I’m currently preparing to play a wizard in a D&D 5e game that a friend of mine is running (my first ever wizard, in fact. I prefer the sorcerer playstyle, but I wanted to branch out). My wizard is exceptional because, as part of a curse, he has perfect recall of his own memories and those of his parents and grandparents.
While I’ve played elves and other long-lived races before, this curse/blessing had me keenly considering the implications of a character with a very large scope of experience—specifically, how that large scope would impact that character’s approach to ethics, systems of right and wrong.
More Books in the Wizard’s Library (some translated into Common by the Society for a Vernacular Zenith)
1: The Internality of Externality, by Zygwiliv Abraskos (written in cypher, book appears inside out [covers in middle])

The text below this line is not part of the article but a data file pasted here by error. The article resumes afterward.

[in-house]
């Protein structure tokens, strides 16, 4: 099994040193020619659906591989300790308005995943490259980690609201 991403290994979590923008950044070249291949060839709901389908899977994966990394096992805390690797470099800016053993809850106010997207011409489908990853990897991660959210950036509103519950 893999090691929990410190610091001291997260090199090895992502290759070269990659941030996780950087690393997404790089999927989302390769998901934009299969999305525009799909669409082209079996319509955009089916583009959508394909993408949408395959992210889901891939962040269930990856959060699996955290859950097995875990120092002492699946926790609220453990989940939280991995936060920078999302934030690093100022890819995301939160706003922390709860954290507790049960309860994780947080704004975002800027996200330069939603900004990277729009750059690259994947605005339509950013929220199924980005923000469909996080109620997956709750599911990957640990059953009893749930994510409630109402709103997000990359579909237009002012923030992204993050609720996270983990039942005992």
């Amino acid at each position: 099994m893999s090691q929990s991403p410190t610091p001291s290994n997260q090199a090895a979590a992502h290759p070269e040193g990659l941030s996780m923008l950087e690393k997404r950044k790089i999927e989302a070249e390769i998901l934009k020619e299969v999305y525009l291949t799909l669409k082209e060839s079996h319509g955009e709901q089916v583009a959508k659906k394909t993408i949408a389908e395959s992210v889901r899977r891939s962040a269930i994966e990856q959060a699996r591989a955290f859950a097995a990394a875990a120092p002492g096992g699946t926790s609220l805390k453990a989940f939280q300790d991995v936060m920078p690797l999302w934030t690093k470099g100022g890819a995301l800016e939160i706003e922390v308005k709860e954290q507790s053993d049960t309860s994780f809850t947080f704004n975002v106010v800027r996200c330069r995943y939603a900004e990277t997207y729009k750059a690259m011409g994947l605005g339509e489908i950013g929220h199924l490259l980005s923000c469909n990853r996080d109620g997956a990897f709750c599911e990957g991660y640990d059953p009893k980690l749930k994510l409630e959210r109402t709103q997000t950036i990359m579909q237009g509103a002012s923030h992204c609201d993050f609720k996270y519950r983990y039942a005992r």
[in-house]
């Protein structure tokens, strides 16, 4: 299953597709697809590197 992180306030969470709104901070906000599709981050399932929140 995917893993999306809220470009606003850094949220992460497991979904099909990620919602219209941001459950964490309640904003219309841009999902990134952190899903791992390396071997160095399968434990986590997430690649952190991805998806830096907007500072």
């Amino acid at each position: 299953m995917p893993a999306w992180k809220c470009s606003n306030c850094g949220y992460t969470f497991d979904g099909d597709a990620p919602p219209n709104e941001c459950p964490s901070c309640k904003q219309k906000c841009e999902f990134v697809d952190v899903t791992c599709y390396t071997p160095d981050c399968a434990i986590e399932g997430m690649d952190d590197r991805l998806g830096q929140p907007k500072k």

2: Lachrymosa, by Slaugreb Uvashi, S.V.Z. Classics edition (sahuagin epic poem with appendices, printed on shark leather)
3: The Infinite Staircase, various authors (wooden front cover opens by rotating and pulling up, pages form double helix)
4: A Self-Censoring Introduction To The Far Realm, by Hadrius Fellweather (alien on cover, book seems entirely blank)
5: Construction of the Arcanist’s Sentinel, by Royal Demiurge Penzugar Eshiiki (all pages have been ripped out and stitched back in; many are upside-down)
6: On Predestination and Temporal Malleability, by Fasaal Ibn-Ezesh (iron cover, roll on morphic time table to read)
7: A Brief History of the Multiverse, author unknown (in Celestial, foreword by SVZ, literally impossible to finish)
8: Performance Of & Protection Against Advanced Scrying Techniques, by Anonymous (watchful eyes in every margin)